OLWG#9 – The Peregrination of Mr. Ringmaiden

Written in response to OLWG prompts for this week.

Mr. Ringmaiden continued walking – plodding really, just putting one foot in front of the other. He’d been walking, seemingly forever, and camping along the way when he needed sleep.  Foraging for food. His left hand gripped a walking stick, the other cupped his chin. He was tired and he’d had a really hard time shaving today; his chin was rough, stubbly.

Coming out of the shimmer on the road ahead he spotted a pilgrim heading his way. Mr. Ringmaiden adjusted his track to approach the stranger and making his best attempt at a smile he asked, “What’s the quickest way to Lincoln?”

The traveler, scratched his head, squinted his eyes and twisted his mouth to one side as he pondered the question. Then he pushed his hat back on his head and looked at Mr. Ringmaiden, studied him, “Are ya’ walkin’ er drivin’?” he asked.

“I’m walkin’,” said Ringmaiden.

“Well, it’d probably be quicker if you was drivin’.”

Too much fun!

OLWG #8 – Selective

This week’s prompts at OLWG are:

Bipolar, alliteration, and selective (use all three)

I thought about ignoring them and just writing a story but then I thought that, of all people who might want to play this game, I’m the one who should work the prompts. I tried, I really did but I could only work two of them in. I spotted an acrostic poem at “Urban Poetry” and was inspired. I haven’t tried one of these in a while.Gracias Linda J. Wolff for the nudge.

Because sometimes ALLITERATION, just a cheap S
I feel… so Literary trick that E
Prepared, so ready, and so Lets L
On top of the world Imposters, like E
Lately though Tn, C
All I feel is Emulate a T
Reluctant, unsure, and confused. Real writer, or I
  Author, such as V
  Those who abound E
  In the pages of  
  Often read blogs.  
  Not like mine.  



OLWG #7 – The Thing About Traffic Jams

This week’s prompts at OLWG are:

  1. Rain drumming on the roof
  2. I don’t know about this,
  3. Snickersnee

I inched forward and looked over the edge.

“I don’t know about this, JP…”  I said and quickly backed up.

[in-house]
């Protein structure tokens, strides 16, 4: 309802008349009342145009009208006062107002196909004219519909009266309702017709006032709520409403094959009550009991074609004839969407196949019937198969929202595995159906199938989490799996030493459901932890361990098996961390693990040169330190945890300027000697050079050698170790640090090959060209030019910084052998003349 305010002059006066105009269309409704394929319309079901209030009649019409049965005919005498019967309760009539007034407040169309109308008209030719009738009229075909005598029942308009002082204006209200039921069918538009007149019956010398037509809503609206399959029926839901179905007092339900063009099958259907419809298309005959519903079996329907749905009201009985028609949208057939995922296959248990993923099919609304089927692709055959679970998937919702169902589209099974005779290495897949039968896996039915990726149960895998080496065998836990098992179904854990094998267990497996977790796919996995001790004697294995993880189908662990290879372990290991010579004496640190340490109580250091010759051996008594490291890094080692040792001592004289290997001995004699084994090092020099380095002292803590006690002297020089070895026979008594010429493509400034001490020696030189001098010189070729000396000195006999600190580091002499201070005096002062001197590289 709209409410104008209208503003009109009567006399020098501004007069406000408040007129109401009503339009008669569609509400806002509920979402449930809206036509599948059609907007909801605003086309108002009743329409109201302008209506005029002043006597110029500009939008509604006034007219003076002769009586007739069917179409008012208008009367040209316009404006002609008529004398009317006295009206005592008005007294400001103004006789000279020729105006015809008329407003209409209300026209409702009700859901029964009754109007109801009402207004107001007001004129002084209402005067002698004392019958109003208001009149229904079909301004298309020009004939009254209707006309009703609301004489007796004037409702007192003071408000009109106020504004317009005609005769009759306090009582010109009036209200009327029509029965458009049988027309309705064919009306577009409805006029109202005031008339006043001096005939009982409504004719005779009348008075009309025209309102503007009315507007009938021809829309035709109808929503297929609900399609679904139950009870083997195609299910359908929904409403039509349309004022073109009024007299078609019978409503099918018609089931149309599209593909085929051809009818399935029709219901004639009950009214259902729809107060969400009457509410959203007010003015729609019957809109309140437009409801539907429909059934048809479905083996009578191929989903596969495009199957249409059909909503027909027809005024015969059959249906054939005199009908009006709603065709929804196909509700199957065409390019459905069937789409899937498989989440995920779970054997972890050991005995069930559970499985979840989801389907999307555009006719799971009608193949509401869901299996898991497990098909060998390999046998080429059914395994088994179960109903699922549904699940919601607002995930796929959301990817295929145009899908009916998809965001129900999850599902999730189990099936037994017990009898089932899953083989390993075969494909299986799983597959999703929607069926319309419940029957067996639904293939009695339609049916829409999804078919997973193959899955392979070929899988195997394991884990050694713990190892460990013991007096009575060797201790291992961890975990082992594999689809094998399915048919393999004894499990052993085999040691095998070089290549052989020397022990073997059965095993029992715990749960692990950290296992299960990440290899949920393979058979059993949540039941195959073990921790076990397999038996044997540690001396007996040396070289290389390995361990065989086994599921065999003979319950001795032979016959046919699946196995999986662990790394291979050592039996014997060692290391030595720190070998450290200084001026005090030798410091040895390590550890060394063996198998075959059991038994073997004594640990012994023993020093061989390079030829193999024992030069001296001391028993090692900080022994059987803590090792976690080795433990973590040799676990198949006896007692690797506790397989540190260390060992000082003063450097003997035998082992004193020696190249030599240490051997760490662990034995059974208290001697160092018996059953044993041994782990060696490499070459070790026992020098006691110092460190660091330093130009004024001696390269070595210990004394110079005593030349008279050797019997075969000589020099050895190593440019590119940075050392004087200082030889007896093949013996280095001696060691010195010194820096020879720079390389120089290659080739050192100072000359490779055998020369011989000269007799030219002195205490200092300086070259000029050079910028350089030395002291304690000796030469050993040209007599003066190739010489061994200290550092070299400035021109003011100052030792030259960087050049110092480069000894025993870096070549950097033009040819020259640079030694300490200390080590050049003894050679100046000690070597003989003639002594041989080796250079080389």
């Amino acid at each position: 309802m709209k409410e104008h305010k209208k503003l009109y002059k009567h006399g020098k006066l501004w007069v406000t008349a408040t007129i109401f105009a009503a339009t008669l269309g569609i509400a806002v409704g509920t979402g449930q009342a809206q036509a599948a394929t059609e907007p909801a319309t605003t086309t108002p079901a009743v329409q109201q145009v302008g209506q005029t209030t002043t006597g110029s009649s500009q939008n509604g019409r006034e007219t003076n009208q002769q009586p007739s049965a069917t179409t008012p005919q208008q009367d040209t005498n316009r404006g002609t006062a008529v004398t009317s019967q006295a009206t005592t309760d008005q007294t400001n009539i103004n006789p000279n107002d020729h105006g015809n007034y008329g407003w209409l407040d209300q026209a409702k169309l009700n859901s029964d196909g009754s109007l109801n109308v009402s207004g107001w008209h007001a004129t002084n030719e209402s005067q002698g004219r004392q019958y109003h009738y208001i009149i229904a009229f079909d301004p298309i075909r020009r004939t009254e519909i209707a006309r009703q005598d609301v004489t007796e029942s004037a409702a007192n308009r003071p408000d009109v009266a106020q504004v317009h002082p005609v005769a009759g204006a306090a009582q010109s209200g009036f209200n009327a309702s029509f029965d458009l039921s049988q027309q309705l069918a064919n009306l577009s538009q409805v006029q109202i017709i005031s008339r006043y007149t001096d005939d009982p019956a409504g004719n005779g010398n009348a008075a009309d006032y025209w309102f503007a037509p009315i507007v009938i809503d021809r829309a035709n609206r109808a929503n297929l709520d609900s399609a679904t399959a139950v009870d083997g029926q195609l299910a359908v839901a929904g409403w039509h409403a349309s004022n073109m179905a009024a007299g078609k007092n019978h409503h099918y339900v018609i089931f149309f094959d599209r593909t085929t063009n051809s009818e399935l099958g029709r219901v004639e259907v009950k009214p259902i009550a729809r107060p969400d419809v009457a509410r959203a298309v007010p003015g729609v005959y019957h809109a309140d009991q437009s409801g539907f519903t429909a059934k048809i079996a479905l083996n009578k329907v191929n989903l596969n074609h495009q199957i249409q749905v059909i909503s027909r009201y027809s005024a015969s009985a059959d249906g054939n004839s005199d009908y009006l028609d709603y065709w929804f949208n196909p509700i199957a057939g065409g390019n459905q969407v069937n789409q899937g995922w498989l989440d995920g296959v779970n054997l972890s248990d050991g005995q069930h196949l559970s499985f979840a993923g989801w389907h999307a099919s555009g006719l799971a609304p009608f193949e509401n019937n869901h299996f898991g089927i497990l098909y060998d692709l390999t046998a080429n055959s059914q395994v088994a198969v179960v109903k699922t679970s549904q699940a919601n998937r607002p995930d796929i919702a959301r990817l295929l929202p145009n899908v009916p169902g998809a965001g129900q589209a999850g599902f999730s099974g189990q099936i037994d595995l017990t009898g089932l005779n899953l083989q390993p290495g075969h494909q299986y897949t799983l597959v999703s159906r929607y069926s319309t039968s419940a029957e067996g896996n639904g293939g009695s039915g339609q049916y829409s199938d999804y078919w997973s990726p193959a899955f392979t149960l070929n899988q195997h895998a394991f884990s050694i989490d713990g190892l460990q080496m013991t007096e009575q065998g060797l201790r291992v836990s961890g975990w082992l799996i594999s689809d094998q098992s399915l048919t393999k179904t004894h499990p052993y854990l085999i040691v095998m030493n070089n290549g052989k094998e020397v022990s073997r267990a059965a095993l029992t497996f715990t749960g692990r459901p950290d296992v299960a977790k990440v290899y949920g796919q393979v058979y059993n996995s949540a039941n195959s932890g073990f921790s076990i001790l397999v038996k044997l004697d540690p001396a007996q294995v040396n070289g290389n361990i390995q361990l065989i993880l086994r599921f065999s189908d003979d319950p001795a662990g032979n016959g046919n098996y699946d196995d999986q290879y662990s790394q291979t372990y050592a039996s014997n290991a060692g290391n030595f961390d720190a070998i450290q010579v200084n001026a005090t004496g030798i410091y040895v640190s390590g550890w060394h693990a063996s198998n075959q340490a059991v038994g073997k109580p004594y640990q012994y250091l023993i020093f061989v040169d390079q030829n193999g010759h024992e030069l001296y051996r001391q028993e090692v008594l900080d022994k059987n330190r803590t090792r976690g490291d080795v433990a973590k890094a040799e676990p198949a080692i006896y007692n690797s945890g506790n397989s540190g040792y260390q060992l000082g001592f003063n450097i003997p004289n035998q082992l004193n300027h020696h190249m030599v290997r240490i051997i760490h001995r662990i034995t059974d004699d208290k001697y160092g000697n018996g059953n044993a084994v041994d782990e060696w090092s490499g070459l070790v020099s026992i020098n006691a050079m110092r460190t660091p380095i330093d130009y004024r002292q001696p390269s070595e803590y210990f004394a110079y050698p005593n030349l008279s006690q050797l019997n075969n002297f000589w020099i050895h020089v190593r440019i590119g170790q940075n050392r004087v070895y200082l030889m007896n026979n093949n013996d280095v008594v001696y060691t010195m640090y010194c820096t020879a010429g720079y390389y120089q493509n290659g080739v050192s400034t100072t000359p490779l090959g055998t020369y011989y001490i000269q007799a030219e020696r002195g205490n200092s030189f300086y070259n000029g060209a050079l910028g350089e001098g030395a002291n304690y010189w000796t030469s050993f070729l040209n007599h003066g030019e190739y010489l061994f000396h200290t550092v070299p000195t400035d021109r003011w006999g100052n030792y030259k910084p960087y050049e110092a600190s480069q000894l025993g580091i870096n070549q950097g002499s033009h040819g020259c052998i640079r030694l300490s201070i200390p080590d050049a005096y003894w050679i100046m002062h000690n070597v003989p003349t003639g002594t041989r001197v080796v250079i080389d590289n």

“What do you need to know?”  He said. “There’s nothing to it. They don’t feel a thing and we’ll throw em back after the procedure. The intelligence data that we get from these operations is invaluable; priceless. You heard the General before we left. He told you all this.”

“It just doesn’t seem right somehow.”

He blinked his big eye and leaned out over the edge to hock a big gob of spit out the side, “Listen, Eddie; I know this is your first time but there’s really no need to make a big deal out of it. Tell you what; you activate the beam and I’ll lean out to pull ‘em all into the ship when they get here. You don’t even have to get close to the edge. Katie will insert the probes. All you gotta do is flip switches and tractor ‘em up. We’ll take care of the rest. Well maybe you can take care of the neural neutralizer too. You know how to work that, right?”

“They’re going to see us though. They’ll get back down there and tell everyone. It’s going to cause widespread panic.”

“It hasn’t yet,” Katie said as she snapped the glove over her tentacle. “We’ve been doing this for years and, no one goes back and tells stories. You know why? It’s ‘cause we erase that part of their memory before we set them back down into traffic.”

“Yeah, and none of them ever will know, unless you screw something up with the neutralizer.” JP piped in, “One minute they’re stuck in traffic and the next thing they know they’re still stuck in traffic. They never even realize they’ve been up here or that they’ve had the procedure.”

They both glared at me and waited.

“The probes are undetectable with the technology they have down there,” JP added with a somewhat conciliatory tone.

“All right, all right,” I said. “The shit I let you guys talk me into.” I shook my head and reached up to activate the tractor beam.

“Not yet,” Katie instructed me. “Wait till Simon gets us positioned and don’t try to pull up more than thirty or thirty-five cars at a time. We can usually find a traffic jam that’ll be full of them when we hover over one of their big roads. The ones that they call expressways.”

She giggled and snorted just a little at the irony of what she’d just said. JP laughed out loud. Even I smiled and punched Katie lightly on the shoulder.  She could be pretty funny when she wanted to be.